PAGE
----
Observation 81243: Elaphomyces Nees

When: 2011-10-29

Collection location: Yosemite National Park, California, USA [Click for map]

37.0° 119.0°

Who: Tom Bruns (pogon)

No specimen available

Found at the base of a Russula fruitbody.

site 4,
Yosemite National Park, Tuolumne Co, CA USA
along Glacier Pt Road, Sentinel Creek,
Lodgepole pine forest, on boarder of meadow.
N37 42.389 W119 35.339
7590 ft.

Species Lists


Sorry for this crumby photo.
closeup of thick two-layered peridium, the inner layer is white and homogenius;
not like the peridium described for E. muricatus
Spores vary from 19.6-33.4. Small for E. granulatus.

Proposed Names

90% (2)
Eye3 Eyes3
Recognized by sight: very hard thick perdium, black warty spores
Based on microscopic features: spores 19.9- 33 um, more or less round, warty
84% (1)
Recognized by sight: The two large “groups” of Elaphomyces are easily separated in the field by the presence or absence of spore clusters in the peridium. This does not have spore masses in the peridium, ergo it belongs to the Elaphomyces granulatus group.

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Eye3 = Observer’s choice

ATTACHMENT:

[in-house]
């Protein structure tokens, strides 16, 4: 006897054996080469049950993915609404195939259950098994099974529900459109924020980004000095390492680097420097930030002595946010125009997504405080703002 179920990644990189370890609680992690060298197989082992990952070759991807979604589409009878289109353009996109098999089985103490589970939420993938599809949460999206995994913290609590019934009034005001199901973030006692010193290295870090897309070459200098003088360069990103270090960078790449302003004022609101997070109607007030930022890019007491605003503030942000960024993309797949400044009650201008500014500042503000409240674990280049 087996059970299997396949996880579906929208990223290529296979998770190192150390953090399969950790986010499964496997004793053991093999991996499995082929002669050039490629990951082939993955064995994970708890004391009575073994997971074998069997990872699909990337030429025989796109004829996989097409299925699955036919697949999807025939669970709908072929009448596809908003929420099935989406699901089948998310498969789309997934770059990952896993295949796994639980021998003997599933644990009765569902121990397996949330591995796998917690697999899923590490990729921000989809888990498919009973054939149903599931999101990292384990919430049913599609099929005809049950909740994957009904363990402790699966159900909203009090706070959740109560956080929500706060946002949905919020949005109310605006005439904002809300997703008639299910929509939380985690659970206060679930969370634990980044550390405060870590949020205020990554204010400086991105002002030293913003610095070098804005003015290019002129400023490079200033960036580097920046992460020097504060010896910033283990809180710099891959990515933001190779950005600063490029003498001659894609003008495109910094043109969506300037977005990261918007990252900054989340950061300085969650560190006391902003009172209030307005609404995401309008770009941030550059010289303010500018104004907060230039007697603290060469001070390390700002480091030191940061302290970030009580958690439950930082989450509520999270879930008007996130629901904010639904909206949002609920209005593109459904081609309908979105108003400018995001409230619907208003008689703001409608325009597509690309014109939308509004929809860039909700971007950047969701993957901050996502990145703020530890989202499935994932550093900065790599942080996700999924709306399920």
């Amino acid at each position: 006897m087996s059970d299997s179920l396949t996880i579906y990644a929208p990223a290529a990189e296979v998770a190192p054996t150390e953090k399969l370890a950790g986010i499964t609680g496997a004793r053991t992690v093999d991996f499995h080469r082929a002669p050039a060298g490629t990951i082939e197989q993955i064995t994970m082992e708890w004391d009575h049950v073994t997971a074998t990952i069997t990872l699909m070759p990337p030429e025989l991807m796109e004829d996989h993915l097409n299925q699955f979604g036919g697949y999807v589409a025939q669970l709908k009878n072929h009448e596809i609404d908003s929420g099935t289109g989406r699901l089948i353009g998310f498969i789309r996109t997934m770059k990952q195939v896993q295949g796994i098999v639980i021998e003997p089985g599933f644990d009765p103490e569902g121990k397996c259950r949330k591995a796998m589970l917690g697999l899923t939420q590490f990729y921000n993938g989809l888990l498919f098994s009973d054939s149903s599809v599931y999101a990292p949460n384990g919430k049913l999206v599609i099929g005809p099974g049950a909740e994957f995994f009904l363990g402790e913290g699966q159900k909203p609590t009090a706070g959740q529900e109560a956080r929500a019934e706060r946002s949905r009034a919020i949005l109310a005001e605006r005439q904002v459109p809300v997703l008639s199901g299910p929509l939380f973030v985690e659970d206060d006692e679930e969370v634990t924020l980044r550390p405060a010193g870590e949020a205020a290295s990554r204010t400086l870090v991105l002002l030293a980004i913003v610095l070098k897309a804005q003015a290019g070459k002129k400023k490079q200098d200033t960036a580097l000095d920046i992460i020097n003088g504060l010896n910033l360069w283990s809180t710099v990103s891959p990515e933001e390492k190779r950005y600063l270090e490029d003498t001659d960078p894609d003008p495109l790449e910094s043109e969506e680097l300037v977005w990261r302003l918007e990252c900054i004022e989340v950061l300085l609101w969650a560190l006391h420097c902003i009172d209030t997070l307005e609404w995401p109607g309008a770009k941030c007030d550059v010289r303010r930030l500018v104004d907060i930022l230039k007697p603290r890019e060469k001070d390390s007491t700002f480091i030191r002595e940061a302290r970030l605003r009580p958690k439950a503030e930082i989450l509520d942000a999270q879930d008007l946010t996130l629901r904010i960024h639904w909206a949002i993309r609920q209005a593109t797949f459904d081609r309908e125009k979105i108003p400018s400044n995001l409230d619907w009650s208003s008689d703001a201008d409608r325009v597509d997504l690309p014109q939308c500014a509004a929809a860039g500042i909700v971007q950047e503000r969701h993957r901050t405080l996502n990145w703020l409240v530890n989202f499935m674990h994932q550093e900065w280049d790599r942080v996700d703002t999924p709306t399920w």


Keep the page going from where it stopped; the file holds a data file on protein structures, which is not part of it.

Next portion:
Eyes3 = Current consensus


Add Comment
Microscopy indecisive.
By: Daniel B. Wheeler (Tuberale)
2012-06-27 18:26:54 CDT (-0500)

According to Field Guide to North American Truffles, by Trappe, Evans, and Trappe, the spores of E. granulatus should be 24 to 60 microns, globose, with spines sometimes aggregating into warts. Spores should be black. These spores appear reddish to my eye. E. muricatus OTOH should have spores 18-35 microns in size, globose, also with spines sometimes aggregated into warts. Spores should be dark brown to reddish-brown.

Alexander H. Smith once called Elaphomyces the most ubiquitous hypogeous fungus in the Northern Hemisphere, and I see no reason to doubt him. It was one of the first species I found, under Oregon White oak at my parents farm near Lebanon, Oregon.

There are now known to be a number of other Elaphomyces world-wide, with variations not easily told by mere photos. One species novum I collected in the Columbia River Gorge area is distinctive for having a combination of red and green spores under 100x: a virtual color blindness chart of spores! To my knowledge that collection has not been assigned even a tentative name to date. While Elaphomyces are ubiquitous, keying them out to species is still a matter not easily undertaken. Apparently the genus is in need of revision.

Created: 2011-11-01 18:10:39 CST (-0600)
Last modified: 2013-12-03 12:24:43 CST (-0600)
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